I made my way to my parent’s house to collect my things. I didn’t want to venture too far away, that way I could have a few extra minutes fishing instead of travelling. Dryad was the intended venue, not the main lake but the weir that flows into the river Wallington. I heard recently that some chub were caught there and ever since I’d been hoping for a spare afternoon to try my luck there. With just a few hours to angle I really didn’t want to be laden with too much tackle so packed a creel, net, rod and reel, small tackle box and a sandwich and bottle of water. Bait was a loaf of Kingsmill and I was on my way to the river just before eleven thirty. 

I parked the car near Southwick pool, the water there was pushing through quite fast, I just hoped that it wouldn’t be that turbulent the other side of the bridge where I was headed. I crossed the road, turned onto the path and made my way last the old house and towards the gold course. This was a new shortcut I’d been told about which turned out to knock a good few minutes off the walk. The old house had a plaque on its wall that read “The Priory House”, a good omen I thought. 

The Priory House...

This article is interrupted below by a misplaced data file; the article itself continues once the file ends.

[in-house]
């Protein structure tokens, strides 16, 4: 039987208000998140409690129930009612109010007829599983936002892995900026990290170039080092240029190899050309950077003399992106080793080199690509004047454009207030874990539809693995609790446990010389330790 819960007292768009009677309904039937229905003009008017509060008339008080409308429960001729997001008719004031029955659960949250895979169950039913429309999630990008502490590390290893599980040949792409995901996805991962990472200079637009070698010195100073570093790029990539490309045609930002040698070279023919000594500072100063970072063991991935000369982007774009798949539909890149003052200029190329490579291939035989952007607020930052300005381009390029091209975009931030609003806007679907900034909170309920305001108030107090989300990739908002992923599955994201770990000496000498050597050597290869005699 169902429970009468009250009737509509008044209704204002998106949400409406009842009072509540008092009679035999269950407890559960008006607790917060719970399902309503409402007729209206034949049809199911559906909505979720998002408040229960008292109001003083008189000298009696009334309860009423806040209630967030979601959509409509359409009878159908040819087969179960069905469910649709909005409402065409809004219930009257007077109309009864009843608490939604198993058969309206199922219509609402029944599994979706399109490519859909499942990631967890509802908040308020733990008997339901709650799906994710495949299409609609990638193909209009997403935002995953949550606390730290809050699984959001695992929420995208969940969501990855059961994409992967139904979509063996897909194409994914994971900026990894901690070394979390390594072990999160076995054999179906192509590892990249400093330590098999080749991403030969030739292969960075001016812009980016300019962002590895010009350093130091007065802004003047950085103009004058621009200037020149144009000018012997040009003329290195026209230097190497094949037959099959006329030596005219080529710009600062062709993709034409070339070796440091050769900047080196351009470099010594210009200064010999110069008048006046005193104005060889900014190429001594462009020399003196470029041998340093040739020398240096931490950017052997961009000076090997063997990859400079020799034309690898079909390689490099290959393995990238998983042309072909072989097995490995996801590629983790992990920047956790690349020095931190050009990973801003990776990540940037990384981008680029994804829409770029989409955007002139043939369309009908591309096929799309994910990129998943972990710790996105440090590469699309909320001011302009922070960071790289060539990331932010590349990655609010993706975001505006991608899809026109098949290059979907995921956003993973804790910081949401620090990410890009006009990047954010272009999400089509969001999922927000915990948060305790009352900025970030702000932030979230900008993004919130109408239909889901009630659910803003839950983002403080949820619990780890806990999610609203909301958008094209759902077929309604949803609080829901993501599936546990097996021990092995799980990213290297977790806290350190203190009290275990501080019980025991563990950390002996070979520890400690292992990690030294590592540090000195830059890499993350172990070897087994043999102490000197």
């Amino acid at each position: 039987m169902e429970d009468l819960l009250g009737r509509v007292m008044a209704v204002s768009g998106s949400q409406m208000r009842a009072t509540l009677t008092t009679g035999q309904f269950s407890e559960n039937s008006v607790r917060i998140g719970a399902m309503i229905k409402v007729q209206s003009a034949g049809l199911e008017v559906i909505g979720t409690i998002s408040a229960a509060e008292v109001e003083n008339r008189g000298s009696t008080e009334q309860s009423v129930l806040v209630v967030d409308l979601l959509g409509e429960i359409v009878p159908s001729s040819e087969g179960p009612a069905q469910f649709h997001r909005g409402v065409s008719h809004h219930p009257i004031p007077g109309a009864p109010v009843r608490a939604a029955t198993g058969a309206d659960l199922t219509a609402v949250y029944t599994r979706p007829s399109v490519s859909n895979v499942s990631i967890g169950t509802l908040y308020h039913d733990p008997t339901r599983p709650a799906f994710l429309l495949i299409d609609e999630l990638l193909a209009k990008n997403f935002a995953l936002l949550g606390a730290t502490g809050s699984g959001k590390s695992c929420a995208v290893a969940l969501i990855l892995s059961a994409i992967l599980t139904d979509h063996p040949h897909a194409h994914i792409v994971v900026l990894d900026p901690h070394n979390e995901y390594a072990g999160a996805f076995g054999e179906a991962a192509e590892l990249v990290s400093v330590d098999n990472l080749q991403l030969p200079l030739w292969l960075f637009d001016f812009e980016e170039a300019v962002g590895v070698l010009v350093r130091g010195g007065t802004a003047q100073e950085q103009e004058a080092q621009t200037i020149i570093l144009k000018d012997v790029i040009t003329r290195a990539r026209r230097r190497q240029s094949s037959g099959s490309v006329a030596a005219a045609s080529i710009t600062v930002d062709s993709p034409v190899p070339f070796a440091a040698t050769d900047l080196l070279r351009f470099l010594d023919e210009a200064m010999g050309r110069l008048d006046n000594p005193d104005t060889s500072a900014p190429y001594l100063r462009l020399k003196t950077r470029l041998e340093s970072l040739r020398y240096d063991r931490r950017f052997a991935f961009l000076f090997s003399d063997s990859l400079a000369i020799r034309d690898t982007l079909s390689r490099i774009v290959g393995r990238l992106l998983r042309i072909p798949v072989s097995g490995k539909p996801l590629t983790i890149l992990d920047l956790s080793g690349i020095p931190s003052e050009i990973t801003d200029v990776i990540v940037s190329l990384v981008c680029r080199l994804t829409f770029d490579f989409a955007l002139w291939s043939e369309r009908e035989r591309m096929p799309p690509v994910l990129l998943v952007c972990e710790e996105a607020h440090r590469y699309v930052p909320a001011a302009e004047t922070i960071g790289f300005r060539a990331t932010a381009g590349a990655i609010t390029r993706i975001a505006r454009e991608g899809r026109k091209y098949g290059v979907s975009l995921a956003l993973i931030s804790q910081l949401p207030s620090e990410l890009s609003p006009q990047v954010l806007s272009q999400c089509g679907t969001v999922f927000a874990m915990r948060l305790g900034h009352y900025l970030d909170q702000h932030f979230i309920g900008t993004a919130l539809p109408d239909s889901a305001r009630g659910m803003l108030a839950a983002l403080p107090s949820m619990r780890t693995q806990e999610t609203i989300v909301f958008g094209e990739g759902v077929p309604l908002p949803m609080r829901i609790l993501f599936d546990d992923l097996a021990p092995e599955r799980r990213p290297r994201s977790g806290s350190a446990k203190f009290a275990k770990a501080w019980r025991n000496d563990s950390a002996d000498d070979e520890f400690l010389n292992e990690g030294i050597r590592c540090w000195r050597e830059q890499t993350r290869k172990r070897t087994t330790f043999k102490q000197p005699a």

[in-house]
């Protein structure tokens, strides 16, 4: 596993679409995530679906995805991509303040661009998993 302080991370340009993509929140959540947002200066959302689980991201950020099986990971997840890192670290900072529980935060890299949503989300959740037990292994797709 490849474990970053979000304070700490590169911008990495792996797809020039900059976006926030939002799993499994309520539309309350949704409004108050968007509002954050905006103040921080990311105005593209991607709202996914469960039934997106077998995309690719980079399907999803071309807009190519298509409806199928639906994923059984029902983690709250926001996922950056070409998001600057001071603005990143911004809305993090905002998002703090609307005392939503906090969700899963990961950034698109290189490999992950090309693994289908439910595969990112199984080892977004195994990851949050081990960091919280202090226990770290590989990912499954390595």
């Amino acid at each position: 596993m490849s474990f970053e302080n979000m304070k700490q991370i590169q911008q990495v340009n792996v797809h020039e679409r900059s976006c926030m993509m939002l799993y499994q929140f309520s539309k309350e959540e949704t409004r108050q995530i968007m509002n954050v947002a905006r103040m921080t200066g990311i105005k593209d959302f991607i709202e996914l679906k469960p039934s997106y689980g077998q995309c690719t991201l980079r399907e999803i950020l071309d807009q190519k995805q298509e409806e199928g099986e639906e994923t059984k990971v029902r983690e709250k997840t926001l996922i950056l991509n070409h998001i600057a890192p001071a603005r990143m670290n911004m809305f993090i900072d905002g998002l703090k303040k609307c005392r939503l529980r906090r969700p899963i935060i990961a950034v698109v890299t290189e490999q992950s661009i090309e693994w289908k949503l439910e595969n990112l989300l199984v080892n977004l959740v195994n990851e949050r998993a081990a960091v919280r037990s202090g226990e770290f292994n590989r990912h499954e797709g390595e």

Zoom in (real dimensions: 799 x 530)Two gates and one fairway later and I standing on the dam at the head of the lake. The water here flows into a small snake like section that leads over the sluice and into the weir-pool before disappearing under the road bridge and into Southwick pool and becomes a continuation of the river Wallington. It was this small weir-pool that interested me. Grassy weed beds were visible and there was a lot of water flowing into the pool from a couple of angles, but it still looked worth a few trots. I set up a 10ft Chapman 500 with an Alcocks Delmatic loaded with 5lb Maxima. The chubber float took three SSG shot and a size 6 Drennan Specialist hook finished the set up. My new Andy Bachelor Crabtree net was on only its second outing, as was my Barder flamed 6ft net pole.